But this is supposed to be a food blog... and I have to go.

OK, so quickly ... new years resolutions (much the same as last year) - continue the healthier eating mission for me and vix - start getting some exercise (exercise bike; touch rugby team; maybe take up running again) - its super-hot season in Mauritius, so i've found some salad recipes - eat beans - get Jazz to eat any veggies whatsoever - try get more veggies into us at each meal - ummm... - stop smoking (hahahahaha), never mind - stop drinking too much (I have two small kids, you must be joking, ok, I'm joking) - umm... sort out my relationship with Wifey (not that its bad, but some proper attention is definitely in order, especially with two small kids in the house) - get Jazz to learn French better (she completely tanked at school last semester) - get us to learn French better - get married - make sure my boss loves me (and gives me a new car, and a proper raise) - ummmmm... ok, I got to go - make Jasmine less of a monster - actually I got a two hour date with Wifey - that's enough.

Later peeps.

Oh, and organize this blog better - got to learn the html so that paragraphs and bullet points look right (which really annoys me) - and write often - and i just signed up to a flickr group to post a food pic every day.

The new decade arrives

Its been over a month since I wrote here last - holiday season madness - family visiting - massive christmas eve dinner experiment - family fueds and christmas anger - lazy days by the pool - new years eve with much needed friends - new years day hangover, with long drawn out lunch at the pub - no maid or nanny here for the last two weeks - work project in the background - its been busy, but its been fun.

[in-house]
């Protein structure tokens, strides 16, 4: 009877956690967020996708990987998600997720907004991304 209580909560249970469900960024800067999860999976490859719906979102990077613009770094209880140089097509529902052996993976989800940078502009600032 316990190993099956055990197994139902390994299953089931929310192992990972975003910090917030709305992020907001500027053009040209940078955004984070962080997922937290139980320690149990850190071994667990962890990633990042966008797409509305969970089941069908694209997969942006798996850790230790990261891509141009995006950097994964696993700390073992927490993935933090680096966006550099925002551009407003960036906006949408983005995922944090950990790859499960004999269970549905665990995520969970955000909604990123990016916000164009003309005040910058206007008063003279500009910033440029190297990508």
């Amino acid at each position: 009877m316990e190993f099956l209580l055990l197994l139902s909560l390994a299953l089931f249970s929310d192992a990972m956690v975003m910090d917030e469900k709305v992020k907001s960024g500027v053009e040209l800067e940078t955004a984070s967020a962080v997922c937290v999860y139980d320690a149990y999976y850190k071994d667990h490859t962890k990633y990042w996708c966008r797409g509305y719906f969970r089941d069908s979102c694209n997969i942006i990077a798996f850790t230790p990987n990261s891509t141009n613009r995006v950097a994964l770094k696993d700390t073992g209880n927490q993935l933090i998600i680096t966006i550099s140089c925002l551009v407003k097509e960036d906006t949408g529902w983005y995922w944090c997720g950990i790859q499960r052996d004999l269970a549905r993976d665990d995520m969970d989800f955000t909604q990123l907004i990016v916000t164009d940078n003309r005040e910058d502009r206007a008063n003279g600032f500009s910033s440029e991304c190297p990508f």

I fully intend to tell you the story of my Christmas eve dinner, but not today. However, considering how I'll probably never get around to telling the christmas story otherwise, here's the short version.
Food-wise it actually went quite well. Company-wise it was a fairly spectacular disaster.
Chicken skewers as pre-food snacks were changed at the last minute to my standard honey-mustard chicken skewers, which were great, but finished before the guests got here. Then I chickened out of the asparagus starter because I didn't think I'd find any fresh asparagus at the shops (although when I got to the shops, there was fresh asparagus, but no shrimp).
Starter was changed to a prawn cocktail, also standard issue, and also nice to eat. The roast (the coup-de-grace), was huge, it started off cooking too quickly, and so was a little blackened in some places, and it fell to pieces rather than being carved nicely because there was too much stuffing. It was, nevertheless, delicious (IMHO, the guests had excused themselves half-way through dessert, so maybe they didn't feel the same).
Vicki's side dish bean salad was great - my side dish pumpkin and spinach salad was fine, but there was no spinach and just a tiny bit of rocket instead. And desert by the ladies (Vix and my mom), was delicious granadilla ice-cream and christmas cake.
Except for the disaster with the guests, we had a great day setting up, cooking, opening some presents, drinking a little too much, and generally spending time together as a family. Maybe I can find some pictures ...